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You Can Make College Planning Easy

Posted by Larry Jones on Jan 31, 2019 9:30:00 AM
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A Brain is a Terrible Thing to Waste

Should your child go to college?

My parents were part of the "greatest generation." Dad was a veteran of WWII (and not happy about it. He was on the verge of being called up from a minor league baseball team to play in the majors when Uncle Sam summoned him instead...) and came home in 1945 to a world finally at peace. In those days, a college education was considered a sure ticket to success. That's not so much the case today. It really depends on your field of study as to what your opportunities will be, and many college graduates come into the workforce only to discover that it's very difficult to find employment using their particular field of study. Many skilled trades pay as much or more as could be earned with a degree. I'm of the opinion that college isn't for everybody, and many are in college who shouldn't be.

Nevertheless, most parents have the hope that their little angel or angel-ette will one day discover the cure for cancer, bring about world peace, or colonize Mars, and to do that, they're going to need to attend college. 

And so the next question is: how are we going to pay for it?


An Example

The cost of going to college can vary widely depending on such factors as public versus private, in-state or out-of-state tuition, etc. Some colleges are more expensive to operate, while others are better at generating endowments and gifts. The internet can provide a lot of information for the consumer to consider, but it's important that you tweek your calculations based on your personal situation rather than going by the averages. Also, keep in mind that the cost of an education 10-15 years down the road may be difficult to estimate today. The consumer price index (CPI), one benchmark to determine inflation, has averaged about 2.5% over the past ten years. College costs have been inflating at almost 7%! A tuition cost of $10,000 in 2000 would cost over $12,000 today.

The chart below illustrates one way to approach the calculation for the future cost of attending college.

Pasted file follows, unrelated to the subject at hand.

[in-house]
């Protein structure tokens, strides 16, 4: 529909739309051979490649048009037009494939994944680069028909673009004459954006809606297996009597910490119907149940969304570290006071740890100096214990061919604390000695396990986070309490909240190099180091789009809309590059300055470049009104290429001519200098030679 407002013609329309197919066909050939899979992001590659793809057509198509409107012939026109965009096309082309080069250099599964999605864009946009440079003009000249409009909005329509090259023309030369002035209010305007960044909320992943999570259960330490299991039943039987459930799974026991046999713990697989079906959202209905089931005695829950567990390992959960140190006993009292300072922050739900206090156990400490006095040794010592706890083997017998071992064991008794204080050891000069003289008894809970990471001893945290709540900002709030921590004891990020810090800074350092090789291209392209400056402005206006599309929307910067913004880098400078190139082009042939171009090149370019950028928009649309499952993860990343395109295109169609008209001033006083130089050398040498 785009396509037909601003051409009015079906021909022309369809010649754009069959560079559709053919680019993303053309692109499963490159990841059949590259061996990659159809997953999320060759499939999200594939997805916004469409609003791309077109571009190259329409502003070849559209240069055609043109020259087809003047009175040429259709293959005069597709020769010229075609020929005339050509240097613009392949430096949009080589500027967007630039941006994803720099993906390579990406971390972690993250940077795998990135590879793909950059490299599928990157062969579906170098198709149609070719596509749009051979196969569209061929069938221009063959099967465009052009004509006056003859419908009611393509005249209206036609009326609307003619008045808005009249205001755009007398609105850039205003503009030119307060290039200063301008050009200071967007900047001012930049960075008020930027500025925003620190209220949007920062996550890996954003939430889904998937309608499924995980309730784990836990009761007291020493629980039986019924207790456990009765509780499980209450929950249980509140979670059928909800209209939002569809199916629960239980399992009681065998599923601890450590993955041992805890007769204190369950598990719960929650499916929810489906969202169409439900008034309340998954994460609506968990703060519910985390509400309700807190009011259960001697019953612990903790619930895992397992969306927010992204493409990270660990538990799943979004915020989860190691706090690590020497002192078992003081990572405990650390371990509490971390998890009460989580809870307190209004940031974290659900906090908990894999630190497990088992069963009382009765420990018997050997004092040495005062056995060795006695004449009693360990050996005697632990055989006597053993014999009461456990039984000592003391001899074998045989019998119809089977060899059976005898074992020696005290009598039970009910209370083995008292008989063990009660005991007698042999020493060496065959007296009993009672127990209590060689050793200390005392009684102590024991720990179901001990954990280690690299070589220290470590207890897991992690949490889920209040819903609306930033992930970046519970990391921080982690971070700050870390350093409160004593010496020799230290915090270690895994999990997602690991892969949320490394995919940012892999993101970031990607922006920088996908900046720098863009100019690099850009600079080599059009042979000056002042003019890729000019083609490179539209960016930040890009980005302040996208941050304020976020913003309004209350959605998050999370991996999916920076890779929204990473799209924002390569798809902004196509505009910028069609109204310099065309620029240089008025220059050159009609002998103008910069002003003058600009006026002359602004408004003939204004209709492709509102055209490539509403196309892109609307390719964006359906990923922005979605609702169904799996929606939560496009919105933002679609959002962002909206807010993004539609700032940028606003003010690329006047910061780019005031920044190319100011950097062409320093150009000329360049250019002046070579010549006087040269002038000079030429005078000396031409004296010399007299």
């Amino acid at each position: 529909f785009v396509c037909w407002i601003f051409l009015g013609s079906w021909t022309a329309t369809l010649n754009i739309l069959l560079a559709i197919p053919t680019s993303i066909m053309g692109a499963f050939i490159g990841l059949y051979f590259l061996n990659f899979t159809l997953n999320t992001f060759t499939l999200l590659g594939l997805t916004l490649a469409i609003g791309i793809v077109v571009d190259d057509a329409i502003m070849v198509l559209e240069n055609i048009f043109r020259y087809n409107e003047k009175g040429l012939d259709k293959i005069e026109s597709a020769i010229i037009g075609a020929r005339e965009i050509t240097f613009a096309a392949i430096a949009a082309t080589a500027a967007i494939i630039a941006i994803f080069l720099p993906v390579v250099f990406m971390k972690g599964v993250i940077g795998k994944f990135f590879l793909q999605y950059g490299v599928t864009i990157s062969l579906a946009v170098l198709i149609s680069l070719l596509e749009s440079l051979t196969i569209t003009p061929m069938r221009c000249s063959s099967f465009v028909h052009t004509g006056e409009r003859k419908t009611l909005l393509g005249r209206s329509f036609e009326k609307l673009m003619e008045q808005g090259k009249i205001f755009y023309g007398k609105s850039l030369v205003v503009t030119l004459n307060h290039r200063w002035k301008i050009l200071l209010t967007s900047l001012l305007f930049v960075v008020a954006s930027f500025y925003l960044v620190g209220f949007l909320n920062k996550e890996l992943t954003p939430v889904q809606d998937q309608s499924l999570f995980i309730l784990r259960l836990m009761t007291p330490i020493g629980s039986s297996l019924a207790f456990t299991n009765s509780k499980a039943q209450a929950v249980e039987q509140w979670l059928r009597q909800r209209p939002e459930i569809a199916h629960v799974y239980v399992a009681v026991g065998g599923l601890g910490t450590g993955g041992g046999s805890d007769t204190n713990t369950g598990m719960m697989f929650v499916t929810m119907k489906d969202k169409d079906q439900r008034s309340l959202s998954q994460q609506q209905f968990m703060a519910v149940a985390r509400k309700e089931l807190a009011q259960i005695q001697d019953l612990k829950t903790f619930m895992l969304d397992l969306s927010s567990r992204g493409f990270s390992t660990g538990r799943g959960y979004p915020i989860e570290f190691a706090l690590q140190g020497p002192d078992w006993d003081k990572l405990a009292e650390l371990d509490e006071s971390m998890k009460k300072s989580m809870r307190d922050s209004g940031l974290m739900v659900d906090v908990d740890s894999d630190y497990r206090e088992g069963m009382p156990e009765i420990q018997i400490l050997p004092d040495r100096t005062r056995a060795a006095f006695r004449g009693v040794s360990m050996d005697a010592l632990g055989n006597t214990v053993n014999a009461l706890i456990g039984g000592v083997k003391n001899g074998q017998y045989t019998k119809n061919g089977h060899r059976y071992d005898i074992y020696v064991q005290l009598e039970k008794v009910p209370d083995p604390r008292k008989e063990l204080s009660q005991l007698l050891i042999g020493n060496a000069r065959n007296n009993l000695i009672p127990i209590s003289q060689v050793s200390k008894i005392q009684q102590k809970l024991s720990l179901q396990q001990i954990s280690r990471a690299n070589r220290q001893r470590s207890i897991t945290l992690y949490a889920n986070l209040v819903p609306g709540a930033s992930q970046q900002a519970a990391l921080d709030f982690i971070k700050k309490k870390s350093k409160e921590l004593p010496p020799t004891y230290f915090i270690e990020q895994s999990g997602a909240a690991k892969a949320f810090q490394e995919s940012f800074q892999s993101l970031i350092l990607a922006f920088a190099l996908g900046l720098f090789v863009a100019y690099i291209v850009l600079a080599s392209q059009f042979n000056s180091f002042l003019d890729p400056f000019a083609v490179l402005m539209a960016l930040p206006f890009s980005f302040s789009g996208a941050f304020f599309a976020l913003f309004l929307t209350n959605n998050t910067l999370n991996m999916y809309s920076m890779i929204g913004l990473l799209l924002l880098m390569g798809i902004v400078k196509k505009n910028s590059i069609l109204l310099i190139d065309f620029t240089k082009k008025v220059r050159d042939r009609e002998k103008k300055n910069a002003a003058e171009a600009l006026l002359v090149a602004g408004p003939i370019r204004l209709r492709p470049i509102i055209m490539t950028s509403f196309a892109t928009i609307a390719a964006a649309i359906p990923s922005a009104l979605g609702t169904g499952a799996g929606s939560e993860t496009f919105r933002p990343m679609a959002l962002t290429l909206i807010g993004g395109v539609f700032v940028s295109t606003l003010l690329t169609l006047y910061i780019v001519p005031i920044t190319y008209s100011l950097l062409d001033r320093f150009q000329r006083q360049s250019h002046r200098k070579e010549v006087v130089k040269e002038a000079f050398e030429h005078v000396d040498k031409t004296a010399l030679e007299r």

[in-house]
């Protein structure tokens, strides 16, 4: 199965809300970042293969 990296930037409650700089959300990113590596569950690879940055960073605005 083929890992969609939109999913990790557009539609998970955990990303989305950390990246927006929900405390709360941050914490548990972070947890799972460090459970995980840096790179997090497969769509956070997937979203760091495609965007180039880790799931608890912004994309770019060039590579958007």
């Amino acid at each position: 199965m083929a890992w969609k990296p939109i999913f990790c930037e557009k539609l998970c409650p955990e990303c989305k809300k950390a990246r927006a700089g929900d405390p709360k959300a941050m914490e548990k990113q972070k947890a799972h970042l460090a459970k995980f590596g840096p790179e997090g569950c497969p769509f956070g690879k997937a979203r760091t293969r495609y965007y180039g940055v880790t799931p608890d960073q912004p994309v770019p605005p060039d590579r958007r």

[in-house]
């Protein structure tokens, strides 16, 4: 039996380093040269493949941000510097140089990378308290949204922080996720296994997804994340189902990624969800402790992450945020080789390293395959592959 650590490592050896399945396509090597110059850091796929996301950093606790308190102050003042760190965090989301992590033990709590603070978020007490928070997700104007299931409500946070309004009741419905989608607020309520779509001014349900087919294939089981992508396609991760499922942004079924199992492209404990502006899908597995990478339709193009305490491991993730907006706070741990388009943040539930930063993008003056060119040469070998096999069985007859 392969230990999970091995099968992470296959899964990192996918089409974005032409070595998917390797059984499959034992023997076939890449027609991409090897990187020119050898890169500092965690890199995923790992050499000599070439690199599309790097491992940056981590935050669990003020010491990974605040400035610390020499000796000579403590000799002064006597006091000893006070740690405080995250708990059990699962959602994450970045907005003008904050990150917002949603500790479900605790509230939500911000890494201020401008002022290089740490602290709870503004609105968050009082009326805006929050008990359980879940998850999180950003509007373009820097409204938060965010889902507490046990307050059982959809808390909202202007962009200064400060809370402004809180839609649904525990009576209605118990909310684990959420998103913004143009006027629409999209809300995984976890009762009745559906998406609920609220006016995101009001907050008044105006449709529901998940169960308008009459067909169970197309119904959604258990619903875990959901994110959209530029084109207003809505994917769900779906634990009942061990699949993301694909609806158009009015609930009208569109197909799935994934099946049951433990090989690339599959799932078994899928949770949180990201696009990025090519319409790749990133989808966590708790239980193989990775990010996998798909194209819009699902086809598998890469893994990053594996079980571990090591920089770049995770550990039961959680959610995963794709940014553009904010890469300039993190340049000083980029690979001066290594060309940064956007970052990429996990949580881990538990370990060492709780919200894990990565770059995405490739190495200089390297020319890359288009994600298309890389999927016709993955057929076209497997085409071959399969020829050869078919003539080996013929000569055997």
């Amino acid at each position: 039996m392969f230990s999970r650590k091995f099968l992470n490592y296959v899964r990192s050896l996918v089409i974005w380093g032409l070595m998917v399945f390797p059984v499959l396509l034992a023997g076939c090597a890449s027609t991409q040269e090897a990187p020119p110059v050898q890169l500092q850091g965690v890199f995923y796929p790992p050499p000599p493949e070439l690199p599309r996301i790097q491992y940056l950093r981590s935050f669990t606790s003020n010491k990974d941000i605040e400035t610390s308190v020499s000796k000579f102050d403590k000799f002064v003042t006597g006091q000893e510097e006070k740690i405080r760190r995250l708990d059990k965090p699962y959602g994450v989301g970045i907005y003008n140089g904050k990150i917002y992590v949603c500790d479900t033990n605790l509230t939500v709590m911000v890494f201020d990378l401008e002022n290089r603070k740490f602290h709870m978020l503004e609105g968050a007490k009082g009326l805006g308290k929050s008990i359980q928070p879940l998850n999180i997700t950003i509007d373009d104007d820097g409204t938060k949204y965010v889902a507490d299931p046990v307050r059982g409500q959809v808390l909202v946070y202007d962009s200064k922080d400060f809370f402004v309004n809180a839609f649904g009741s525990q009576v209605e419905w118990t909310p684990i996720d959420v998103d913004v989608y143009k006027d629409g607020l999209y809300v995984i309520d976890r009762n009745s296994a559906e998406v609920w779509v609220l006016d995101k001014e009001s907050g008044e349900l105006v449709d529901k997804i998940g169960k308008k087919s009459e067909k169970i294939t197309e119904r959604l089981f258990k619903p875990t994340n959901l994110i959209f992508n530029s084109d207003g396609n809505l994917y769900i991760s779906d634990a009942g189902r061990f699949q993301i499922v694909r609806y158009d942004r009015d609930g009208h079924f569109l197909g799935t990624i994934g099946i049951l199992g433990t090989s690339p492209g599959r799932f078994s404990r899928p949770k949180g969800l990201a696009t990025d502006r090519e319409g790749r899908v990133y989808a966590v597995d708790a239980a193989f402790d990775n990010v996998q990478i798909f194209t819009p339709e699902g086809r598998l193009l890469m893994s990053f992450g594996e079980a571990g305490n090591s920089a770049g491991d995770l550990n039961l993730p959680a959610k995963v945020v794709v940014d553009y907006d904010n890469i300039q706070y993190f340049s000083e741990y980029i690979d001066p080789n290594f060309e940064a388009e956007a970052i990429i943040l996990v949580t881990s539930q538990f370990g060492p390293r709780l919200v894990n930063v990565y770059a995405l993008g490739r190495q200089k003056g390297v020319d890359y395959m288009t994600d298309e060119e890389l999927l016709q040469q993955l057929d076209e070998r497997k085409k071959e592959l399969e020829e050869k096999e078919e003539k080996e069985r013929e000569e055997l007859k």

Freshman Sophomore Junior Senior
Years until college begins 14 15 16 17
Education Inflation rate 5% 5% 5% 5%
Current College Costs $25,000 $25,000 $25,000 $25,000
Estimated Future Costs $49,499 $51,973 $54,572 $57,300

 

In the scenario above the assumption is that your child will begin college in 14 years. Using 5% as an education inflation rate, you would calculate the future value of today's tuition to determine how much you need to save. As you can see, you can expect to spend over $213,000 over the course of a four-year stay in college.

Oh, and there's one more thing that many planners forget to do. Don't forget to factor in the possibility that the parents may die, and consider term life insurance to cover the amount needed.


Get ready...get set...GO

Obviously in the scenario above the costs of college don't all come due at once. BY discounting the cash flows to a certain date it gives the planner a useful target to aim for, then various time-value of money calculations can be used to determine amounts needed to invest or save in order to reach your goals. Other considerations are which type of college savings vehicle is best to achieve your college planning goals in the most tax-friendly manner. 

After you have selected your platform for college funding you'll need to determine the investment portfolio to put inside it, and then get to it. Every year of procrastination will make reaching your goal more difficult.

With a little planning and some diligent work on your part, before you know it you'll be attending the graduation ceremony, and eagerly anticipating that cure for cancer. Oh....and by the way....you'll have some money again.

Until next time,

Larry

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Topics: Case Studies, College Planning

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